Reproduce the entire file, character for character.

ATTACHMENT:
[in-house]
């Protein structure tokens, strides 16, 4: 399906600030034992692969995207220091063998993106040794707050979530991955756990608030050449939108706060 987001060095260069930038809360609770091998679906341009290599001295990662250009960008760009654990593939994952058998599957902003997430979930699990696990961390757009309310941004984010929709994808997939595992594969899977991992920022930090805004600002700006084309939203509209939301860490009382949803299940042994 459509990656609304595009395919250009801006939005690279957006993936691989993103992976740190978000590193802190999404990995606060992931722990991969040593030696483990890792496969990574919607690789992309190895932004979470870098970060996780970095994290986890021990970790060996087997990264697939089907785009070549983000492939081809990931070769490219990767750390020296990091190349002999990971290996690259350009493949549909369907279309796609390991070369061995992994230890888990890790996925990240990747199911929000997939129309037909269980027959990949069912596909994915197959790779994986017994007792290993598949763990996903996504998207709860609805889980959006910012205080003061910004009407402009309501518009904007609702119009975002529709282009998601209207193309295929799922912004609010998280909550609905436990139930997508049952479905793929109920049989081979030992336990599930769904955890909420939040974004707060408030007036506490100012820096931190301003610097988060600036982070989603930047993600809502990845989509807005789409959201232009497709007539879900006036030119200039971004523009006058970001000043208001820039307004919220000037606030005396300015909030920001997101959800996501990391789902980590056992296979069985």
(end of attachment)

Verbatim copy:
[in-house]
């Protein structure tokens, strides 16, 4: 399906600030034992692969995207220091063998993106040794707050979530991955756990608030050449939108706060 987001060095260069930038809360609770091998679906341009290599001295990662250009960008760009654990593939994952058998599957902003997430979930699990696990961390757009309310941004984010929709994808997939595992594969899977991992920022930090805004600002700006084309939203509209939301860490009382949803299940042994 459509990656609304595009395919250009801006939005690279957006993936691989993103992976740190978000590193802190999404990995606060992931722990991969040593030696483990890792496969990574919607690789992309190895932004979470870098970060996780970095994290986890021990970790060996087997990264697939089907785009070549983000492939081809990931070769490219990767750390020296990091190349002999990971290996690259350009493949549909369907279309796609390991070369061995992994230890888990890790996925990240990747199911929000997939129309037909269980027959990949069912596909994915197959790779994986017994007792290993598949763990996903996504998207709860609805889980959006910012205080003061910004009407402009309501518009904007609702119009975002529709282009998601209207193309295929799922912004609010998280909550609905436990139930997508049952479905793929109920049989081979030992336990599930769904955890909420939040974004707060408030007036506490100012820096931190301003610097988060600036982070989603930047993600809502990845989509807005789409959201232009497709007539879900006036030119200039971004523009006058970001000043208001820039307004919220000037606030005396300015909030920001997101959800996501990391789902980590056992296979069985």